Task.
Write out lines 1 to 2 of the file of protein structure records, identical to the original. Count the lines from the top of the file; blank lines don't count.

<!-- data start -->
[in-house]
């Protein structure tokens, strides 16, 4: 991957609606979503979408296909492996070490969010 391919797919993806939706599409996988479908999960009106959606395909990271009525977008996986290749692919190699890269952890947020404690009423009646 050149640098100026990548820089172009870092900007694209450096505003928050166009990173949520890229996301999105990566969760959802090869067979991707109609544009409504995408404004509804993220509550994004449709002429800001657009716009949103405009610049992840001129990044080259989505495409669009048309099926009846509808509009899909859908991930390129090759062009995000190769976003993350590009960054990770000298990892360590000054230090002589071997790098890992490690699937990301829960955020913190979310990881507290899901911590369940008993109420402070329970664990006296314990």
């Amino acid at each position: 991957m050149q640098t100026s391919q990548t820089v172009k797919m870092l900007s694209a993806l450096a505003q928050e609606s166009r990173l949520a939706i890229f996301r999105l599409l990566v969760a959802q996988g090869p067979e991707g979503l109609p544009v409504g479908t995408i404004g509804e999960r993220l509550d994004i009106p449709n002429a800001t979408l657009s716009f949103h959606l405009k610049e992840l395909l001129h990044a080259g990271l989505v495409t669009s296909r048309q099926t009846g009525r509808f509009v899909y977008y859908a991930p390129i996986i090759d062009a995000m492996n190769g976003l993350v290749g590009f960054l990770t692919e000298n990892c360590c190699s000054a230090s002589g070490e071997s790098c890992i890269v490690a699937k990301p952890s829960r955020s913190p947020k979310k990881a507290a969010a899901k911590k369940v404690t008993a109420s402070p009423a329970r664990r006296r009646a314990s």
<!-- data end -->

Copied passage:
[in-house]
């Protein structure tokens, strides 16, 4: 991957609606979503979408296909492996070490969010 391919797919993806939706599409996988479908999960009106959606395909990271009525977008996986290749692919190699890269952890947020404690009423009646 050149640098100026990548820089172009870092900007694209450096505003928050166009990173949520890229996301999105990566969760959802090869067979991707109609544009409504995408404004509804993220509550994004449709002429800001657009716009949103405009610049992840001129990044080259989505495409669009048309099926009846509808509009899909859908991930390129090759062009995000190769976003993350590009960054990770000298990892360590000054230090002589071997790098890992490690699937990301829960955020913190979310990881507290899901911590369940008993109420402070329970664990006296314990």